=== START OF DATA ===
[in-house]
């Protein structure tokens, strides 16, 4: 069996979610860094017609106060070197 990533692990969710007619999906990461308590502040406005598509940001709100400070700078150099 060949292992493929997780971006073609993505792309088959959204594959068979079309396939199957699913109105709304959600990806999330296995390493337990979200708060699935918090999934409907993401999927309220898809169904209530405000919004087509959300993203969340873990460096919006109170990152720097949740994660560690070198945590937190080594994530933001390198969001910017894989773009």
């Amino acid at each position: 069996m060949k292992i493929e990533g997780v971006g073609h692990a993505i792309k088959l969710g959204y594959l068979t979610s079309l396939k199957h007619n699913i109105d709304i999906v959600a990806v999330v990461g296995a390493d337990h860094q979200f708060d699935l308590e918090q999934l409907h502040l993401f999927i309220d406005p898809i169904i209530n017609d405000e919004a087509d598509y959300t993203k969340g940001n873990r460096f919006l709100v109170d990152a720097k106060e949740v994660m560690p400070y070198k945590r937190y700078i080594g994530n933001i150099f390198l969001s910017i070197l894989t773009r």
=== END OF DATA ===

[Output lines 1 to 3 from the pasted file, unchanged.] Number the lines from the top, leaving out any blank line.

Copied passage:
[in-house]
């Protein structure tokens, strides 16, 4: 069996979610860094017609106060070197 990533692990969710007619999906990461308590502040406005598509940001709100400070700078150099 060949292992493929997780971006073609993505792309088959959204594959068979079309396939199957699913109105709304959600990806999330296995390493337990979200708060699935918090999934409907993401999927309220898809169904209530405000919004087509959300993203969340873990460096919006109170990152720097949740994660560690070198945590937190080594994530933001390198969001910017894989773009």
């Amino acid at each position: 069996m060949k292992i493929e990533g997780v971006g073609h692990a993505i792309k088959l969710g959204y594959l068979t979610s079309l396939k199957h007619n699913i109105d709304i999906v959600a990806v999330v990461g296995a390493d337990h860094q979200f708060d699935l308590e918090q999934l409907h502040l993401f999927i309220d406005p898809i169904i209530n017609d405000e919004a087509d598509y959300t993203k969340g940001n873990r460096f919006l709100v109170d990152a720097k106060e949740v994660m560690p400070y070198k945590r937190y700078i080594g994530n933001i150099f390198l969001s910017i070197l894989t773009r």